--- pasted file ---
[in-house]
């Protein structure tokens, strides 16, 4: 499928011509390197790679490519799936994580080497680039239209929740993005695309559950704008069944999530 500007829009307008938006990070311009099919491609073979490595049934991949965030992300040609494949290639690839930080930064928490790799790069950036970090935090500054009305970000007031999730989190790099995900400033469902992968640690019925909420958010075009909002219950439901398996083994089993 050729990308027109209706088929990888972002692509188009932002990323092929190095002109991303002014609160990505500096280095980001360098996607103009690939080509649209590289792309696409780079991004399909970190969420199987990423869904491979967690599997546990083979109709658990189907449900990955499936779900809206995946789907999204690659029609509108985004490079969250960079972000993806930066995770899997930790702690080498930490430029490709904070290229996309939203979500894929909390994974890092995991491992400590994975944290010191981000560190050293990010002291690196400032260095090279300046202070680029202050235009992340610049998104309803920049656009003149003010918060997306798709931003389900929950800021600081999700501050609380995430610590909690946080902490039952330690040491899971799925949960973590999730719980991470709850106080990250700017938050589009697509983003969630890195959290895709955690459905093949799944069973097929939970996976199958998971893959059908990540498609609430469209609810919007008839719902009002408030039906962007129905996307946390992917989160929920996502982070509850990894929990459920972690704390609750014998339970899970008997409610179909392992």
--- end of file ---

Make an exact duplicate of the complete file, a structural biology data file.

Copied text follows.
[in-house]
């Protein structure tokens, strides 16, 4: 499928011509390197790679490519799936994580080497680039239209929740993005695309559950704008069944999530 500007829009307008938006990070311009099919491609073979490595049934991949965030992300040609494949290639690839930080930064928490790799790069950036970090935090500054009305970000007031999730989190790099995900400033469902992968640690019925909420958010075009909002219950439901398996083994089993 050729990308027109209706088929990888972002692509188009932002990323092929190095002109991303002014609160990505500096280095980001360098996607103009690939080509649209590289792309696409780079991004399909970190969420199987990423869904491979967690599997546990083979109709658990189907449900990955499936779900809206995946789907999204690659029609509108985004490079969250960079972000993806930066995770899997930790702690080498930490430029490709904070290229996309939203979500894929909390994974890092995991491992400590994975944290010191981000560190050293990010002291690196400032260095090279300046202070680029202050235009992340610049998104309803920049656009003149003010918060997306798709931003389900929950800021600081999700501050609380995430610590909690946080902490039952330690040491899971799925949960973590999730719980991470709850106080990250700017938050589009697509983003969630890195959290895709955690459905093949799944069973097929939970996976199958998971893959059908990540498609609430469209609810919007008839719902009002408030039906962007129905996307946390992917989160929920996502982070509850990894929990459920972690704390609750014998339970899970008997409610179909392992």